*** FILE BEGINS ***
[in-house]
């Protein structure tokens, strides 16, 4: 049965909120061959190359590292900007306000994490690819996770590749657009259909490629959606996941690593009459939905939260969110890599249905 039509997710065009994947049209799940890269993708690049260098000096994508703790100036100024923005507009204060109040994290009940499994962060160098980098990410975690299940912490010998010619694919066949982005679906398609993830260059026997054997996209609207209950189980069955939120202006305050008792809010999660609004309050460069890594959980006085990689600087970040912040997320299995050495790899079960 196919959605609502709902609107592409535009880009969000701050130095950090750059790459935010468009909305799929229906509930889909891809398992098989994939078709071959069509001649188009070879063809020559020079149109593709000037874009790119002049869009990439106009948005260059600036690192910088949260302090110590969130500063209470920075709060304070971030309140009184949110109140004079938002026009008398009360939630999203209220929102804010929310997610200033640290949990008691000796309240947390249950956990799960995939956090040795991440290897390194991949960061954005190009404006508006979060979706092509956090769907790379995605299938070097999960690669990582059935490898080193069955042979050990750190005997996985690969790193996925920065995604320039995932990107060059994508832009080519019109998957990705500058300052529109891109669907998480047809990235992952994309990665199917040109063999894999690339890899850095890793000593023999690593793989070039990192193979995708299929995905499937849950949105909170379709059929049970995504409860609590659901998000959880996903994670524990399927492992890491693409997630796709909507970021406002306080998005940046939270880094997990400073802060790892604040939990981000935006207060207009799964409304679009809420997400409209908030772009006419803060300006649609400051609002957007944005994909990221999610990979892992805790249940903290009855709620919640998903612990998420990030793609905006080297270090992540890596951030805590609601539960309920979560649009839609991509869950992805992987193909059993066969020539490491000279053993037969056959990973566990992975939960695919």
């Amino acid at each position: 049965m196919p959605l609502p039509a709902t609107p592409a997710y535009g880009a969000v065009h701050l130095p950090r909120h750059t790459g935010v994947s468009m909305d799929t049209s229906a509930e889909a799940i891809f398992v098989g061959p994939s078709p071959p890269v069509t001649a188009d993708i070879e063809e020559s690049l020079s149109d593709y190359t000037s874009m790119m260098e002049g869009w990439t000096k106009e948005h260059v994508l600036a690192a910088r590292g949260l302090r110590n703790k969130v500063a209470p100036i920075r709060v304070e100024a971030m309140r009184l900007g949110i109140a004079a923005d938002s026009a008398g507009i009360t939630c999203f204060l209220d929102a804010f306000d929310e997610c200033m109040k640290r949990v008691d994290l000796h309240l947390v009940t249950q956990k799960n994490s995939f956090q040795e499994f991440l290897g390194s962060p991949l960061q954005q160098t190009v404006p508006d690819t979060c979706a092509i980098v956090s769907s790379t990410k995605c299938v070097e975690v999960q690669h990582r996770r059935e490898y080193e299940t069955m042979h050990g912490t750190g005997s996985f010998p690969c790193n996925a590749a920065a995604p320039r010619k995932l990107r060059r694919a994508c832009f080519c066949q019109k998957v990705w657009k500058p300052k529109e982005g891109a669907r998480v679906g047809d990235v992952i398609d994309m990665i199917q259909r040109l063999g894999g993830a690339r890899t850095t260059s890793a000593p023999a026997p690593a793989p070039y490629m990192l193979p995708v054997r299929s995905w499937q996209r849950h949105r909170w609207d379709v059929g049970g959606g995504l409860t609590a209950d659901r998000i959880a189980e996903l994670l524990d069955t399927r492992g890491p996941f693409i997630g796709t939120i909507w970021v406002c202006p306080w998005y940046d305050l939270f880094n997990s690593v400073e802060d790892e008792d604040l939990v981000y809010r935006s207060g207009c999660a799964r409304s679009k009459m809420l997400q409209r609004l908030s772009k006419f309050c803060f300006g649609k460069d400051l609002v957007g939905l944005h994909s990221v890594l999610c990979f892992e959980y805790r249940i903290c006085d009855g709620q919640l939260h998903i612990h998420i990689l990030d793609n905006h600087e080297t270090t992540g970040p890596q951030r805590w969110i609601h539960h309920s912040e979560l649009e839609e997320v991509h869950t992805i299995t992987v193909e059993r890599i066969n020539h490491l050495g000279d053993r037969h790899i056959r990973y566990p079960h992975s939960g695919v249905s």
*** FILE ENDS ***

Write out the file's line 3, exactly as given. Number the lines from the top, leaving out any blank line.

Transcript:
């Amino acid at each position: 049965m196919p959605l609502p039509a709902t609107p592409a997710y535009g880009a969000v065009h701050l130095p950090r909120h750059t790459g935010v994947s468009m909305d799929t049209s229906a509930e889909a799940i891809f398992v098989g061959p994939s078709p071959p890269v069509t001649a188009d993708i070879e063809e020559s690049l020079s149109d593709y190359t000037s874009m790119m260098e002049g869009w990439t000096k106009e948005h260059v994508l600036a690192a910088r590292g949260l302090r110590n703790k969130v500063a209470p100036i920075r709060v304070e100024a971030m309140r009184l900007g949110i109140a004079a923005d938002s026009a008398g507009i009360t939630c999203f204060l209220d929102a804010f306000d929310e997610c200033m109040k640290r949990v008691d994290l000796h309240l947390v009940t249950q956990k799960n994490s995939f956090q040795e499994f991440l290897g390194s962060p991949l960061q954005q160098t190009v404006p508006d690819t979060c979706a092509i980098v956090s769907s790379t990410k995605c299938v070097e975690v999960q690669h990582r996770r059935e490898y080193e299940t069955m042979h050990g912490t750190g005997s996985f010998p690969c790193n996925a590749a920065a995604p320039r010619k995932l990107r060059r694919a994508c832009f080519c066949q019109k998957v990705w657009k500058p300052k529109e982005g891109a669907r998480v679906g047809d990235v992952i398609d994309m990665i199917q259909r040109l063999g894999g993830a690339r890899t850095t260059s890793a000593p023999a026997p690593a793989p070039y490629m990192l193979p995708v054997r299929s995905w499937q996209r849950h949105r909170w609207d379709v059929g049970g959606g995504l409860t609590a209950d659901r998000i959880a189980e996903l994670l524990d069955t399927r492992g890491p996941f693409i997630g796709t939120i909507w970021v406002c202006p306080w998005y940046d305050l939270f880094n997990s690593v400073e802060d790892e008792d604040l939990v981000y809010r935006s207060g207009c999660a799964r409304s679009k009459m809420l997400q409209r609004l908030s772009k006419f309050c803060f300006g649609k460069d400051l609002v957007g939905l944005h994909s990221v890594l999610c990979f892992e959980y805790r249940i903290c006085d009855g709620q919640l939260h998903i612990h998420i990689l990030d793609n905006h600087e080297t270090t992540g970040p890596q951030r805590w969110i609601h539960h309920s912040e979560l649009e839609e997320v991509h869950t992805i299995t992987v193909e059993r890599i066969n020539h490491l050495g000279d053993r037969h790899i056959r990973y566990p079960h992975s939960g695919v249905s």